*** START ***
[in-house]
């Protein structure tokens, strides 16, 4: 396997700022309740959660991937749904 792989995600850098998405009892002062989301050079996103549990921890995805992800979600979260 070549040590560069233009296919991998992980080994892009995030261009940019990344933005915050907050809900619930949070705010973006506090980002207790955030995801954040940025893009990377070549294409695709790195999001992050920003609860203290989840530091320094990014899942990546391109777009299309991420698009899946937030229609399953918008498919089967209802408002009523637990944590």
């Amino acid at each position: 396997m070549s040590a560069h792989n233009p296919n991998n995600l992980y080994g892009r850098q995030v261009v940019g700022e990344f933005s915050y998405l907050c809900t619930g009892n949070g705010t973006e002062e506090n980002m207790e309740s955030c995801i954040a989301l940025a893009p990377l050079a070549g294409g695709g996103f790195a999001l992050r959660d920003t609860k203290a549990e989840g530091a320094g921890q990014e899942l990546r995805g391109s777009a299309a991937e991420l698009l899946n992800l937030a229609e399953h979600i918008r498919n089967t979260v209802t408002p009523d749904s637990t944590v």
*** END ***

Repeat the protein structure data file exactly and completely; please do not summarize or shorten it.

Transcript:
[in-house]
């Protein structure tokens, strides 16, 4: 396997700022309740959660991937749904 792989995600850098998405009892002062989301050079996103549990921890995805992800979600979260 070549040590560069233009296919991998992980080994892009995030261009940019990344933005915050907050809900619930949070705010973006506090980002207790955030995801954040940025893009990377070549294409695709790195999001992050920003609860203290989840530091320094990014899942990546391109777009299309991420698009899946937030229609399953918008498919089967209802408002009523637990944590």
């Amino acid at each position: 396997m070549s040590a560069h792989n233009p296919n991998n995600l992980y080994g892009r850098q995030v261009v940019g700022e990344f933005s915050y998405l907050c809900t619930g009892n949070g705010t973006e002062e506090n980002m207790e309740s955030c995801i954040a989301l940025a893009p990377l050079a070549g294409g695709g996103f790195a999001l992050r959660d920003t609860k203290a549990e989840g530091a320094g921890q990014e899942l990546r995805g391109s777009a299309a991937e991420l698009l899946n992800l937030a229609e399953h979600i918008r498919n089967t979260v209802t408002p009523d749904s637990t944590v």